How does a graduate student enrolled in the Department of Physics and Astronomy spend the majority of her time, when she also has clinical research to do and responsibilities at the Tom Baker Cancer Centre? Well, that’s a typical day for Killam Pre-Doctoral Scholar Leigh Conroy, who is pursuing her PhD in medical physics.
“I sort of stumbled into the field of medical physics while I was an undergrad at McMaster University,” says Conroy. “A medical physicist gave a guest lecture in one of my classes and I was very interested in learning more, so I did a summer studentship at the Juravinski Cancer Centre in Hamilton. I decided to do my PhD here in Calgary because of the strong clinically-oriented program offered.”
Medical physicists are health-care professionals with specialized training in the medical applications of physics. Their work often involves the use of X-rays, ultrasound, magnetic and electric fields, infra-red and ultraviolet light, heat and lasers in diagnosis and therapy. Radiation oncology physicists are medical physicists who apply the principles of physics to the processes and equipment used to delivery radiotherapy for the treatment of cancer.
Conroy has clinical responsibilities as a project assistant with the radiation oncology physics group at the Tom Baker Cancer Centre, which includes the technical aspects of radiotherapy delivery such as ensuring the quality assurance of the equipment delivering radiation and of the radiation plans that define the patient's treatment. In addition, she’s busy with her research program.
Researching the impact of breath-holding on radiation treatment
“Most radiation treatments are delivered while the patient is breathing normally. I’m investigating the effect of this movement on the radiation dose, as well as the effect of having the patient hold their breath during treatment,” says Conroy. “It is exciting when I can see how my work and research impacts patients.”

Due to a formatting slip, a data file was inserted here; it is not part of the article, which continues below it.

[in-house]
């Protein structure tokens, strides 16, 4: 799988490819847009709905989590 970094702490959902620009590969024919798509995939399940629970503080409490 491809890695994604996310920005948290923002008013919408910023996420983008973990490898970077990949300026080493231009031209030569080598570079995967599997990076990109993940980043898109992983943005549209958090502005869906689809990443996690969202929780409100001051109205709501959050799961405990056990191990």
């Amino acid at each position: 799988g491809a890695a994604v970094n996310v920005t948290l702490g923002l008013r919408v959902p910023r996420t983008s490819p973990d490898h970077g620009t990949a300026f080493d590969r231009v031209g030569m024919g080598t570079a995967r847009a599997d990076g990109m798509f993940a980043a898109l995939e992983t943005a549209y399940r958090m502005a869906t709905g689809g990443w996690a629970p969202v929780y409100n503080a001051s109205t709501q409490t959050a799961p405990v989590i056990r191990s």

One example of connecting research to patient impact was Conroy’s work with the clinical implementation of volumetric modulated arc therapy — a form of radiation therapy that delivers the treatment in multiple arcs. Leigh says that the therapy means some great things for patients: faster treatments that are more comfortable, and less time spent holding still to avoid movements that could compromise the accuracy of the treatment.
When Conroy isn’t working at the Tom Baker Cancer Centre or in the middle of classes and research, she still finds time to give back to the community. She’s an active gymnastics coach in the city.
Wendy Smith, Conroy’s graduate supervisor, is the director of Radiation Oncology Physics, an academic specialization of the Department of Physics and Astronomy. Smith says Conroy is a great example of a well-rounded trainee.
“With her pursuits of a PhD and business classes, Leigh is developing all the skills she needs to be a productive scientist that will set her apart from her colleagues. She is able to take things further because she has all these other skills. She throws herself wholeheartedly into everything she wants to do,” she says.
Conroy was recently announced as a winner of the prestigious Killam Pre-Doctoral Scholarship which pays $33,000 for 12 months, along with a research allowance of $3,000. “Being named a Killam Laureate is an honour, says Conroy. "The Killam is a real benefit for my research. I really appreciate this — it makes a difference.”
Visit the Killam Awards for more information.